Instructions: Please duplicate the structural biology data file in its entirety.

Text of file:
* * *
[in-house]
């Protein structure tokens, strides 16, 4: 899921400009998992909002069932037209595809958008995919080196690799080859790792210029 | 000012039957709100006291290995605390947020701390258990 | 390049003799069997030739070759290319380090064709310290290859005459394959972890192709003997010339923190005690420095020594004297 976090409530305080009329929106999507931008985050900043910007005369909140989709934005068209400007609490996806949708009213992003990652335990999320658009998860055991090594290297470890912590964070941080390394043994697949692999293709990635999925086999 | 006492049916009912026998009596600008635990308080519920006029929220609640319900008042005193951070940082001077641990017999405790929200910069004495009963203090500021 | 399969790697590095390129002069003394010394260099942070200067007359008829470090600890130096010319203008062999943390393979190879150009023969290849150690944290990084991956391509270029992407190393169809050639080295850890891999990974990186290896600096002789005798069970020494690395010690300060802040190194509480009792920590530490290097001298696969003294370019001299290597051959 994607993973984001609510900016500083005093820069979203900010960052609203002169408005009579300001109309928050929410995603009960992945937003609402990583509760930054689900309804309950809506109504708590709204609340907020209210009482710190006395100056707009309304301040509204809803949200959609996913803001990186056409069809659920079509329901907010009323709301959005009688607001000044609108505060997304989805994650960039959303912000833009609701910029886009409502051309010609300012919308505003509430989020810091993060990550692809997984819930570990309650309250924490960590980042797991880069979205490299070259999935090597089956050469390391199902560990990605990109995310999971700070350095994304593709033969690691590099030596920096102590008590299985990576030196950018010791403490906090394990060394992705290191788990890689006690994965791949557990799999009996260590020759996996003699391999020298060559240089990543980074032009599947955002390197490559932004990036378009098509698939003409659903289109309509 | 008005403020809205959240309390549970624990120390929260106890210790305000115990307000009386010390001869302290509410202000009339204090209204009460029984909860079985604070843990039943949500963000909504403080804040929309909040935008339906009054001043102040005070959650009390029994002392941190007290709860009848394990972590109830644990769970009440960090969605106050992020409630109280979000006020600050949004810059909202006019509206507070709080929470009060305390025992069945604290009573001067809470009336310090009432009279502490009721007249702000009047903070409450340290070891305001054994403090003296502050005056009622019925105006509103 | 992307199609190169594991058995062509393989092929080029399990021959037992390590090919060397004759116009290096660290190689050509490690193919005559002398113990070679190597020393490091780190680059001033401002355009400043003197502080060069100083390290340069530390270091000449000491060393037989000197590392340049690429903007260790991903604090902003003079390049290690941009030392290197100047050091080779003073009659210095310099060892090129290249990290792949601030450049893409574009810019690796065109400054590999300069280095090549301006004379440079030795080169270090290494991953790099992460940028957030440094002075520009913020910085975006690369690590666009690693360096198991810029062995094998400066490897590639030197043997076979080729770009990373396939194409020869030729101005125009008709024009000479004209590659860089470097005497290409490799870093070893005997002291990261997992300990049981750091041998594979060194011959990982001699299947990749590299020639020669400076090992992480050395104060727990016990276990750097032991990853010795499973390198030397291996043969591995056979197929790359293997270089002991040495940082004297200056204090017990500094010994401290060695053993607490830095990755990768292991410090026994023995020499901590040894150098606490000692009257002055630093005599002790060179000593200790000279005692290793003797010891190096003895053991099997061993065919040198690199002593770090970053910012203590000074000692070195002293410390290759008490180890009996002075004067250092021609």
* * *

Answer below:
[in-house]
């Protein structure tokens, strides 16, 4: 899921400009998992909002069932037209595809958008995919080196690799080859790792210029 | 000012039957709100006291290995605390947020701390258990 | 390049003799069997030739070759290319380090064709310290290859005459394959972890192709003997010339923190005690420095020594004297 976090409530305080009329929106999507931008985050900043910007005369909140989709934005068209400007609490996806949708009213992003990652335990999320658009998860055991090594290297470890912590964070941080390394043994697949692999293709990635999925086999 | 006492049916009912026998009596600008635990308080519920006029929220609640319900008042005193951070940082001077641990017999405790929200910069004495009963203090500021 | 399969790697590095390129002069003394010394260099942070200067007359008829470090600890130096010319203008062999943390393979190879150009023969290849150690944290990084991956391509270029992407190393169809050639080295850890891999990974990186290896600096002789005798069970020494690395010690300060802040190194509480009792920590530490290097001298696969003294370019001299290597051959 994607993973984001609510900016500083005093820069979203900010960052609203002169408005009579300001109309928050929410995603009960992945937003609402990583509760930054689900309804309950809506109504708590709204609340907020209210009482710190006395100056707009309304301040509204809803949200959609996913803001990186056409069809659920079509329901907010009323709301959005009688607001000044609108505060997304989805994650960039959303912000833009609701910029886009409502051309010609300012919308505003509430989020810091993060990550692809997984819930570990309650309250924490960590980042797991880069979205490299070259999935090597089956050469390391199902560990990605990109995310999971700070350095994304593709033969690691590099030596920096102590008590299985990576030196950018010791403490906090394990060394992705290191788990890689006690994965791949557990799999009996260590020759996996003699391999020298060559240089990543980074032009599947955002390197490559932004990036378009098509698939003409659903289109309509 | 008005403020809205959240309390549970624990120390929260106890210790305000115990307000009386010390001869302290509410202000009339204090209204009460029984909860079985604070843990039943949500963000909504403080804040929309909040935008339906009054001043102040005070959650009390029994002392941190007290709860009848394990972590109830644990769970009440960090969605106050992020409630109280979000006020600050949004810059909202006019509206507070709080929470009060305390025992069945604290009573001067809470009336310090009432009279502490009721007249702000009047903070409450340290070891305001054994403090003296502050005056009622019925105006509103 | 992307199609190169594991058995062509393989092929080029399990021959037992390590090919060397004759116009290096660290190689050509490690193919005559002398113990070679190597020393490091780190680059001033401002355009400043003197502080060069100083390290340069530390270091000449000491060393037989000197590392340049690429903007260790991903604090902003003079390049290690941009030392290197100047050091080779003073009659210095310099060892090129290249990290792949601030450049893409574009810019690796065109400054590999300069280095090549301006004379440079030795080169270090290494991953790099992460940028957030440094002075520009913020910085975006690369690590666009690693360096198991810029062995094998400066490897590639030197043997076979080729770009990373396939194409020869030729101005125009008709024009000479004209590659860089470097005497290409490799870093070893005997002291990261997992300990049981750091041998594979060194011959990982001699299947990749590299020639020669400076090992992480050395104060727990016990276990750097032991990853010795499973390198030397291996043969591995056979197929790359293997270089002991040495940082004297200056204090017990500094010994401290060695053993607490830095990755990768292991410090026994023995020499901590040894150098606490000692009257002055630093005599002790060179000593200790000279005692290793003797010891190096003895053991099997061993065919040198690199002593770090970053910012203590000074000692070195002293410390290759008490180890009996002075004067250092021609």